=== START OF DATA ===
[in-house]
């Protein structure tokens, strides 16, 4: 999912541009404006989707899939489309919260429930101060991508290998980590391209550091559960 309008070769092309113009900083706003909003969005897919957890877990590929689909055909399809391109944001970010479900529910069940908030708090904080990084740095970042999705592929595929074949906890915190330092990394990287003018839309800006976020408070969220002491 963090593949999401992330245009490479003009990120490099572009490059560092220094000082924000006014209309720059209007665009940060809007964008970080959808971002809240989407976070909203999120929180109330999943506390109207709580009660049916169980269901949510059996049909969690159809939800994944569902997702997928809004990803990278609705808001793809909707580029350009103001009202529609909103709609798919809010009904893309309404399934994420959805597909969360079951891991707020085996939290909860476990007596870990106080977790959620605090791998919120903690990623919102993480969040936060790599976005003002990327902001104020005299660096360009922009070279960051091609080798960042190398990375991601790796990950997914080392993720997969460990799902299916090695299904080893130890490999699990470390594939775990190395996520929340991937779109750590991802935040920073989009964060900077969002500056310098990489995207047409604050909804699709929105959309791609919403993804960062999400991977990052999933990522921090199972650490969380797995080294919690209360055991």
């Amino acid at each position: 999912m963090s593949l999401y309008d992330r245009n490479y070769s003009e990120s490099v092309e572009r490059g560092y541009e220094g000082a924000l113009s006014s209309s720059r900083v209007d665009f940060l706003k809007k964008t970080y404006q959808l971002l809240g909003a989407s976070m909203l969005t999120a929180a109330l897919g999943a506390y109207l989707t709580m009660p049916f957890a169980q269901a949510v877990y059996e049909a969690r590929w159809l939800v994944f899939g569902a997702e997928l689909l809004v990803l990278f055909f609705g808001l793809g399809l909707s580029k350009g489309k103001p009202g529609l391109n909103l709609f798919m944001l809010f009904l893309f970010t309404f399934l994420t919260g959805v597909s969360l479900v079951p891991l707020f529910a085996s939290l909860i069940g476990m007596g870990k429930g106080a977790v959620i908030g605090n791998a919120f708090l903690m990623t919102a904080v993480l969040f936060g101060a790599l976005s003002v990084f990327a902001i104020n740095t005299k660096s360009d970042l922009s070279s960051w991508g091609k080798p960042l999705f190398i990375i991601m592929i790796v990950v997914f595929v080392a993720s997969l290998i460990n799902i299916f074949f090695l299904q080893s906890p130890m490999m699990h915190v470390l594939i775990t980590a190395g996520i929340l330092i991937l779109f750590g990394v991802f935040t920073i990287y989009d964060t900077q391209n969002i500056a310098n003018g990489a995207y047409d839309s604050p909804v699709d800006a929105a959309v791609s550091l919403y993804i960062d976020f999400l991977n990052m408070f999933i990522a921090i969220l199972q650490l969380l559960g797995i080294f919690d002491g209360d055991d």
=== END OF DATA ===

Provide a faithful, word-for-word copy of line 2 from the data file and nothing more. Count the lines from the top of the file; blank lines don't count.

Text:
């Protein structure tokens, strides 16, 4: 999912541009404006989707899939489309919260429930101060991508290998980590391209550091559960 309008070769092309113009900083706003909003969005897919957890877990590929689909055909399809391109944001970010479900529910069940908030708090904080990084740095970042999705592929595929074949906890915190330092990394990287003018839309800006976020408070969220002491 963090593949999401992330245009490479003009990120490099572009490059560092220094000082924000006014209309720059209007665009940060809007964008970080959808971002809240989407976070909203999120929180109330999943506390109207709580009660049916169980269901949510059996049909969690159809939800994944569902997702997928809004990803990278609705808001793809909707580029350009103001009202529609909103709609798919809010009904893309309404399934994420959805597909969360079951891991707020085996939290909860476990007596870990106080977790959620605090791998919120903690990623919102993480969040936060790599976005003002990327902001104020005299660096360009922009070279960051091609080798960042190398990375991601790796990950997914080392993720997969460990799902299916090695299904080893130890490999699990470390594939775990190395996520929340991937779109750590991802935040920073989009964060900077969002500056310098990489995207047409604050909804699709929105959309791609919403993804960062999400991977990052999933990522921090199972650490969380797995080294919690209360055991």